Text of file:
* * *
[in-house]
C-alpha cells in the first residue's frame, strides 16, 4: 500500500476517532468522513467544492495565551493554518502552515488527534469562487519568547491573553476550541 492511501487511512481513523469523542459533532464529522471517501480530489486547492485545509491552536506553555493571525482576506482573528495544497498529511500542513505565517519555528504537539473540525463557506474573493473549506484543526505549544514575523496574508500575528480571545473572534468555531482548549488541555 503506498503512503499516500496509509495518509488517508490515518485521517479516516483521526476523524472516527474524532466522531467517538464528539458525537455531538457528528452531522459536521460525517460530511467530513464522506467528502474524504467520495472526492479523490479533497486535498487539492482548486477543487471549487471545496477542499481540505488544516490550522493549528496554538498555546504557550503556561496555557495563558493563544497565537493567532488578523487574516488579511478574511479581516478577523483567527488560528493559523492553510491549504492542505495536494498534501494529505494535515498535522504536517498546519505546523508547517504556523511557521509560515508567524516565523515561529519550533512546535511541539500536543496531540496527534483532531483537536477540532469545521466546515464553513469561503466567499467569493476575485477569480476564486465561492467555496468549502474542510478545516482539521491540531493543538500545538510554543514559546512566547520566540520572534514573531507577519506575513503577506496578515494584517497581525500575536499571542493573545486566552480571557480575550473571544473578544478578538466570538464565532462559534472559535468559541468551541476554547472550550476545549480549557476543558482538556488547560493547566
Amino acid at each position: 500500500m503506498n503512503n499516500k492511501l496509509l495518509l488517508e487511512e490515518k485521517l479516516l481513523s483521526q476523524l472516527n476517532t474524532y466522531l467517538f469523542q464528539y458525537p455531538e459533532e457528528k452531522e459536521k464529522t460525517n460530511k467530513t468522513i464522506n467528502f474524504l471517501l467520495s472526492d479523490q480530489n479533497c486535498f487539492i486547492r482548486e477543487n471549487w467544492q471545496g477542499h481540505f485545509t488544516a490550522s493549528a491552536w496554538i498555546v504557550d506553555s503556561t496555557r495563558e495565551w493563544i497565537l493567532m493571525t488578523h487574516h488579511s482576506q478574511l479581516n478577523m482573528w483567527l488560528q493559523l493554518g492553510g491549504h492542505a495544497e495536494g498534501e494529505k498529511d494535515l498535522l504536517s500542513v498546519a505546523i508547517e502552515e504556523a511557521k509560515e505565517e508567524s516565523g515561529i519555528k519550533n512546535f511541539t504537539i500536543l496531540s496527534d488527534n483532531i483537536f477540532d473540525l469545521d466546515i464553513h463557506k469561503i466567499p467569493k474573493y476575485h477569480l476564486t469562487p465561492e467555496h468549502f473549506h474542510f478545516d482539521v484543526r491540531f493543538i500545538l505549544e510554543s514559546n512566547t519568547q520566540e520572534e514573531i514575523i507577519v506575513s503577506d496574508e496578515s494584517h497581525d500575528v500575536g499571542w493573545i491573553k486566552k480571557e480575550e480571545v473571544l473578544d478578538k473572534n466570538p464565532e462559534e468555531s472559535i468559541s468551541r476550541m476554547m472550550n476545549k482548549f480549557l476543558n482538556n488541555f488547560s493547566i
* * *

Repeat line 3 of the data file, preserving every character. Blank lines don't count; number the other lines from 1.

Amino acid at each position: 500500500m503506498n503512503n499516500k492511501l496509509l495518509l488517508e487511512e490515518k485521517l479516516l481513523s483521526q476523524l472516527n476517532t474524532y466522531l467517538f469523542q464528539y458525537p455531538e459533532e457528528k452531522e459536521k464529522t460525517n460530511k467530513t468522513i464522506n467528502f474524504l471517501l467520495s472526492d479523490q480530489n479533497c486535498f487539492i486547492r482548486e477543487n471549487w467544492q471545496g477542499h481540505f485545509t488544516a490550522s493549528a491552536w496554538i498555546v504557550d506553555s503556561t496555557r495563558e495565551w493563544i497565537l493567532m493571525t488578523h487574516h488579511s482576506q478574511l479581516n478577523m482573528w483567527l488560528q493559523l493554518g492553510g491549504h492542505a495544497e495536494g498534501e494529505k498529511d494535515l498535522l504536517s500542513v498546519a505546523i508547517e502552515e504556523a511557521k509560515e505565517e508567524s516565523g515561529i519555528k519550533n512546535f511541539t504537539i500536543l496531540s496527534d488527534n483532531i483537536f477540532d473540525l469545521d466546515i464553513h463557506k469561503i466567499p467569493k474573493y476575485h477569480l476564486t469562487p465561492e467555496h468549502f473549506h474542510f478545516d482539521v484543526r491540531f493543538i500545538l505549544e510554543s514559546n512566547t519568547q520566540e520572534e514573531i514575523i507577519v506575513s503577506d496574508e496578515s494584517h497581525d500575528v500575536g499571542w493573545i491573553k486566552k480571557e480575550e480571545v473571544l473578544d478578538k473572534n466570538p464565532e462559534e468555531s472559535i468559541s468551541r476550541m476554547m472550550n476545549k482548549f480549557l476543558n482538556n488541555f488547560s493547566i